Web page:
BUDGIE: NEVER TURN YOUR BACK ON A FRIEND (1973)
1) Breadfan; 2) Baby Please Don't Go; 3) You Know I'll Always Love You; 4) You Are The Biggest Thing Since Powdered Milk; 5) In The Grip Of A Tyrefitter's Hand; 6) Riding My Nightmare; 7) Parents.
Smart move — replacing Rodger Bain with Roger Dean. After all, when it comes to production Budgie could very well be their own producers, but when it comes to painting your album sleeve, none of the band's members could draw worth a damn, so why not hire the hippest of the hip? The style is immediately recognizable; the only question is, will that style be superimposed on music that will be closer in sound to Yes — or to Uriah Heep?
The answer is neither. The album cover may be colorful and enigmatic (what the hell is that guy doing with that mutant eagle?), but Budgie stubbornly remain a heavy rock band above everything else — only one track on here displays extra «progressive» ambitions, and, to be honest, they are not even the kind of ambition that Black Sabbath displayed that very year, when they got Rick Wakeman to play for them a bit. To compensate for this, though, they tighten up their formula to the max: there is really no other Budgie album where they would kick ass on such a consistent, inventive, and, might I add, intelligent basis. (Yes, kicking ass can actually require inventiveness and intelligence).
Of course, I suppose that the true reason why this record is usually brought up as Budgie's finest hour is ʽBreadfanʼ — not only would that be the only Budgie song to be revived and popularized in the future (by Metallica), but it is clearly also the Budgie song, period; the one that, in Mick Jagger's own words, "makes a dead man come". Bourge's opening riff is so good that the band repeats it over and over for almost a minute before Shelley starts singing — a classic combination of speed, precision, and fury that predicts the stylistics of thrash metal a good decade before thrash metal. There's other goodies scattered around, too — like the hilarious (anti-capitalist?) lyrics with nursery rhyme elements, or the slightly creepy dark-folk acoustic bridge; but essentially it's all about the riff, and if you think the song is too abusive and repetitive, well, it's meant to be that way. It must actually be quite a chore, I suppose, to be able to play that tricky riff so many times in a row so quickly without making any mistakes — of course, with the advent of Slayer and Megadeth this all became standard practice, but I honestly don't know a single other track from 1973 that would have a riff like ʽBreadfanʼ's.
Still, the album is much more than just ʽBreadfanʼ. Their cover of ʽBaby Please Don't Goʼ, which they borrowed from Them (and the Amboy Dukes) rather than Muddy Waters (and which would later be re-borrowed by AC/DC), has the crunchiest rhythm sound of all these covers and an excellent slide guitar solo that puts Ted Nugent to shame (and I am quite a fan of Ted Nugent's guitar playing) — AC/DC would have more fun with the track, but this one's my bet if you want a stone cold dead face to go along with it. ʽYou Are The Biggest Thing Since Powdered Milkʼ could certainly live a healthier life without the silly «phased» drum solo that eats up almost two minutes, but other than that, it is still a major riff-fest, even if it is arguably the most Sabbath-derived tune here (particularly when the second, boogie-oriented, part comes along).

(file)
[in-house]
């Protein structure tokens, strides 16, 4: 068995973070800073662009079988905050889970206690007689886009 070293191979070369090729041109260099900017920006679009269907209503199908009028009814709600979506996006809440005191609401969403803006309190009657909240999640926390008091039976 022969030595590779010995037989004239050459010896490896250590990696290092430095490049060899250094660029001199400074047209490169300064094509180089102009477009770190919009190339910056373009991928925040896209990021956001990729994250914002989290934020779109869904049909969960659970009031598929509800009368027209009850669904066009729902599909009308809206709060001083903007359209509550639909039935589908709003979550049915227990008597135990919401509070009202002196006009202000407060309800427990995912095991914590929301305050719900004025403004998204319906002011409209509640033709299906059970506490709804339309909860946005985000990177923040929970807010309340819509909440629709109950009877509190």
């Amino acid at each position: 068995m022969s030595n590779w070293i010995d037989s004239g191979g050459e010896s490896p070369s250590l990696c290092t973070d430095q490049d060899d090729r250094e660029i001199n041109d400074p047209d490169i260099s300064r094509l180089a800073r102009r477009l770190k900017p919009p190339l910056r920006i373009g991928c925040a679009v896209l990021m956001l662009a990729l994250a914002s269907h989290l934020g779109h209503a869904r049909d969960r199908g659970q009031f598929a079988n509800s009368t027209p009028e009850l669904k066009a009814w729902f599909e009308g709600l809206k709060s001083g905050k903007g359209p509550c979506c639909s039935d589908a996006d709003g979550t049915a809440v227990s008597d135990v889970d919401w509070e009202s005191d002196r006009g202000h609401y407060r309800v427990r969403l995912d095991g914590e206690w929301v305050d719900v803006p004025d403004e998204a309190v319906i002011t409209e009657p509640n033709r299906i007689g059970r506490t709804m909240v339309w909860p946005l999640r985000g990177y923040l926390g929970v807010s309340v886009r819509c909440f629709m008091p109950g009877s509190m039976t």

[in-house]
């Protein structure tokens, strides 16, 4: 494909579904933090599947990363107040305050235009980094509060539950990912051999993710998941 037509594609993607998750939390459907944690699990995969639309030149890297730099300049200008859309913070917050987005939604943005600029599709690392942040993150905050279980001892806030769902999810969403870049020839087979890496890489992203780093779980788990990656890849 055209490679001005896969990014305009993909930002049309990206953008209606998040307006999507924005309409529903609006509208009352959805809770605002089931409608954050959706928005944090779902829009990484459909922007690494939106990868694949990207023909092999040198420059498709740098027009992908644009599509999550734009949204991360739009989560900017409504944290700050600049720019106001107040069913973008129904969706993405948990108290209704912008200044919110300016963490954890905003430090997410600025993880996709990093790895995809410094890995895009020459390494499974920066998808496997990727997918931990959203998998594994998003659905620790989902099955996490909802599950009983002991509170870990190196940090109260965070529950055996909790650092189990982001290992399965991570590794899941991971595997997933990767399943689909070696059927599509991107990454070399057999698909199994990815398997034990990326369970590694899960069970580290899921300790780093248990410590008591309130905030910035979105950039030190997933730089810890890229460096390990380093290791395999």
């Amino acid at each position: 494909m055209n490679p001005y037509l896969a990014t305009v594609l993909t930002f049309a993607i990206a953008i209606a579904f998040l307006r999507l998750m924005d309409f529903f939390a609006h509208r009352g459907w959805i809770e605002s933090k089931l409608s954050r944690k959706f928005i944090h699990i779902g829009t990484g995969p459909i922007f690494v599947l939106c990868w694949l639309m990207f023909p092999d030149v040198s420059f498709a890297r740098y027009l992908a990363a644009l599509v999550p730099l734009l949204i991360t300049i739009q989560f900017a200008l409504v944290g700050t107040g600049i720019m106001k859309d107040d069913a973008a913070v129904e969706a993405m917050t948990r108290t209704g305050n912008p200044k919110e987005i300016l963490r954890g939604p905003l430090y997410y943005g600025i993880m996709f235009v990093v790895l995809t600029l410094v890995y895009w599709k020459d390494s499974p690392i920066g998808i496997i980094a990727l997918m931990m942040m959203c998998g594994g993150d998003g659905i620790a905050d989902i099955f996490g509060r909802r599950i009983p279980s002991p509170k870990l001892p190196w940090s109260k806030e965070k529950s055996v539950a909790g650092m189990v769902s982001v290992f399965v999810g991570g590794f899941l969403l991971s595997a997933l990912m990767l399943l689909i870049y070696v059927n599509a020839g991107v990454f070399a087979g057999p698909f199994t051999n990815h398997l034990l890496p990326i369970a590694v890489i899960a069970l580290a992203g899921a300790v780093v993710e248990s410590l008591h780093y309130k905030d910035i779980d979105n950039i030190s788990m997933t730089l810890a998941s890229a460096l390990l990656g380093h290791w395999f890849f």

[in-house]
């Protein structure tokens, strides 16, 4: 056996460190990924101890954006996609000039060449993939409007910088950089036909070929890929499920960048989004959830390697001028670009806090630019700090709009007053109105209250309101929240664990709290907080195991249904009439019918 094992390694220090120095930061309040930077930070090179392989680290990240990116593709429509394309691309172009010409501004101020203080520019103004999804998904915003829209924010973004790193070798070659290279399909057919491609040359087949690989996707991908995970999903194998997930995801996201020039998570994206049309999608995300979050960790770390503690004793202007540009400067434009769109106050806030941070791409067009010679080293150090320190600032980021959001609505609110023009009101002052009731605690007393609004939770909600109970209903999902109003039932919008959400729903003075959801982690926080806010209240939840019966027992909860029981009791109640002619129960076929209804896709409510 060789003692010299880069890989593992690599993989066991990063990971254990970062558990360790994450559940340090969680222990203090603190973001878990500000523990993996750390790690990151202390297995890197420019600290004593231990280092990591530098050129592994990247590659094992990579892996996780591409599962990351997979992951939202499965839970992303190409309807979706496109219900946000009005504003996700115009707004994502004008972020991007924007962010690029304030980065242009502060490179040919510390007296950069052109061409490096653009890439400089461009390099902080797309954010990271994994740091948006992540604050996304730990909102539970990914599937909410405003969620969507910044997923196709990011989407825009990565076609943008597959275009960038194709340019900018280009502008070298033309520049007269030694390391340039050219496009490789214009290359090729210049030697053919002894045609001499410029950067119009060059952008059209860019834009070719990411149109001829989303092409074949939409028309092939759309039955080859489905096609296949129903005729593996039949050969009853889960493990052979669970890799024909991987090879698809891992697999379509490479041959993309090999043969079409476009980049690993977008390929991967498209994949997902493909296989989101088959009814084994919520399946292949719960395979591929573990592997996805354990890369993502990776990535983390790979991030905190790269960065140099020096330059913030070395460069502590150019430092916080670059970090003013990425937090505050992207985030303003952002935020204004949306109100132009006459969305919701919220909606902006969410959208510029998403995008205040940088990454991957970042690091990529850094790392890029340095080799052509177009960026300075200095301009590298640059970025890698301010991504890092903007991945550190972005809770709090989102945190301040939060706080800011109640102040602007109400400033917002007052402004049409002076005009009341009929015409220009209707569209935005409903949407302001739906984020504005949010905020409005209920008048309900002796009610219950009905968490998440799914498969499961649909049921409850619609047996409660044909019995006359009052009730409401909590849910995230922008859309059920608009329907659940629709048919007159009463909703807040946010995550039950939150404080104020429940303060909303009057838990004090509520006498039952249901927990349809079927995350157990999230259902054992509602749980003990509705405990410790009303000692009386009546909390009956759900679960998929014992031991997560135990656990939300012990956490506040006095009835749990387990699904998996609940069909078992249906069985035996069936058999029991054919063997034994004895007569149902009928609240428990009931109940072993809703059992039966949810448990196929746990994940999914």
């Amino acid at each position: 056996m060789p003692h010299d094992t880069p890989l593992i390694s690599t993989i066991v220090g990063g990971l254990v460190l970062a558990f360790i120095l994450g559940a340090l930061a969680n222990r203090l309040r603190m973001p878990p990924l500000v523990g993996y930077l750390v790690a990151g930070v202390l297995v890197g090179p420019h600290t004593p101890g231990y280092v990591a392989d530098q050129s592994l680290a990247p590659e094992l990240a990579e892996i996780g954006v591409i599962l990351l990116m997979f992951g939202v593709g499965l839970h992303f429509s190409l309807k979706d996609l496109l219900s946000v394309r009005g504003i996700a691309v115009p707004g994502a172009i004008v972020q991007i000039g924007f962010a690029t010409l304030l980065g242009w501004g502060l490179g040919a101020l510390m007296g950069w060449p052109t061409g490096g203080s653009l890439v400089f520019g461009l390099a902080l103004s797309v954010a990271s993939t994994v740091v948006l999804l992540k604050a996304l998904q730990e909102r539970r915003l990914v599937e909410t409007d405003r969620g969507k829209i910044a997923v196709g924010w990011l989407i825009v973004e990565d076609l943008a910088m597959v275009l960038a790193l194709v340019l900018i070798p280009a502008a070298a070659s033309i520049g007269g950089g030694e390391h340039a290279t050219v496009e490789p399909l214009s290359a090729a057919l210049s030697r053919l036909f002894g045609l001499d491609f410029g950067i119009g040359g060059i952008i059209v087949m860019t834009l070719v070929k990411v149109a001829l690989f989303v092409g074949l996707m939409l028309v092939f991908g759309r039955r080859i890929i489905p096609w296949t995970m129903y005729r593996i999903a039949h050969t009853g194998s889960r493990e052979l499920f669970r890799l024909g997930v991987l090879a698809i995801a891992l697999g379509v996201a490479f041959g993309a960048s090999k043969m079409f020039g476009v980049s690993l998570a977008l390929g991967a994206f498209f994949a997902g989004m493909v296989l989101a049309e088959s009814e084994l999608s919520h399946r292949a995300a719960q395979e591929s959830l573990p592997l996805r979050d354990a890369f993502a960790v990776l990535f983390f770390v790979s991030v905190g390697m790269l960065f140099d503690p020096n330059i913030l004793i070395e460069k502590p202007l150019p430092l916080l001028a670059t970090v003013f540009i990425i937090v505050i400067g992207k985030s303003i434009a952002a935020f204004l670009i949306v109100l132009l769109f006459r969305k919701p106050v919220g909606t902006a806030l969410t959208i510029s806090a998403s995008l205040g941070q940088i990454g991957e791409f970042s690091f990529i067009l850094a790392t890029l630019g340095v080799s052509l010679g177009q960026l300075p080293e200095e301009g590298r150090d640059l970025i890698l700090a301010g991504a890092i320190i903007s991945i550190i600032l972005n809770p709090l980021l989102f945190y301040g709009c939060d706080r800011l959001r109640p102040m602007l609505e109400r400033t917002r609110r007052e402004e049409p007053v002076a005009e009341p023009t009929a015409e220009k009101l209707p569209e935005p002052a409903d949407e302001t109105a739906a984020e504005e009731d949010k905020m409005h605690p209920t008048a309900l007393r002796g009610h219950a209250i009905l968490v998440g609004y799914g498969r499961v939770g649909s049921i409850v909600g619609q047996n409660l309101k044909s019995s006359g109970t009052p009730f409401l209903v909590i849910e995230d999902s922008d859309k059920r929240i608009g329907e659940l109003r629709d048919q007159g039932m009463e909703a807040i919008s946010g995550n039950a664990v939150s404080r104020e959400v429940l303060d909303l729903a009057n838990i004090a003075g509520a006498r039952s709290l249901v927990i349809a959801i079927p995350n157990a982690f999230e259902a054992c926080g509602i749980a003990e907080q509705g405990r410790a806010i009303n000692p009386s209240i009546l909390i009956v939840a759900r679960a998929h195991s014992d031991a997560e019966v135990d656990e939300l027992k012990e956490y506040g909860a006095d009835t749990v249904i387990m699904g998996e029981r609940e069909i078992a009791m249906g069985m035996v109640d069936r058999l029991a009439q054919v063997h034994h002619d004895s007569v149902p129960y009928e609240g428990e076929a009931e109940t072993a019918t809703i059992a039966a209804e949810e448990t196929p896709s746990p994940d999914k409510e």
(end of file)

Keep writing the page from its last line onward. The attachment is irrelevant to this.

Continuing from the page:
On Side B, you have the magnificent ʽIn The Grip Of A Tyrefitter's Handʼ, where Tony has a brilliant idea — chop the minimalistic four-chord riff in two parts and place both of them in different channels, so you get the effect of two guitars chatting with each other in point / counterpoint mode; beyond that, the instrumental breaks totally dispense with solos in favor of an extra bunch of riffs, including an oddly tuned «pseudo-Eastern» one. And then there is ʽParentsʼ, a 10-minute epic about the perils and insecurity that await you upon graduating from Dad's and Mom's care — not a particularly innovative or insightful topic, but somehow they manage to get the tragic vibe just right. I still don't know why they thought it useful to mimic a seagull squad on top of these solos, but apparently «seagulls shrieking» = «thunderstorm coming», and that's, like, a metaphor for the perils of grown life once you're ripped out of your safety net. Anyway, it's a major improvement on ʽYoung Is A Worldʼ and arguably Budgie's best attempt at a sentimental, heart-on-sleeve, and simultaneously heavy/thunderous epic.
In the end, my only gripe with the album are the acoustic links — ʽYou Know I'll Always Love Youʼ and ʽRiding My Nightmareʼ definitely overdo the soft-and-tender thing, and Shelley's falsetto actually grates on my nerves far worse than his normal «bleating» on the harder tracks: there is something very unnatural about his trying to pass for Art Garfunkel. Fortunately, that's just two short tracks that can be skipped if you find this style an irritant, too.
No unreasonable expectations, please — ʽBreadfanʼ may indeed contribute their most significant contribution to the world of heavy music, but other than that, Never Turn Your Back On A Friend is just a solid piece of work in an already well-functioning and properly explored area. But it is a solid piece of work: I mean, if a band can be complex-and-catchy (ʽBreadfanʼ) and simplistic-and-catchy (ʽIn The Grip...ʼ) on the same album, it's gotta count for something. Derivative or not, Tony had the golden touch at the time, and even made a few tentative moves to wiggle himself out from under the other Tony's shadow (even ʽIn The Grip...ʼ sounds like nothing Sabbath ever did up to that point, let alone ʽBreadfanʼ). Clearly a thumbs up here — this record is a must-hear for any hard rock fan, even those who have a natural aversion towards Roger Dean covers, because you can sometimes find a Jon Anderson hiding underneath.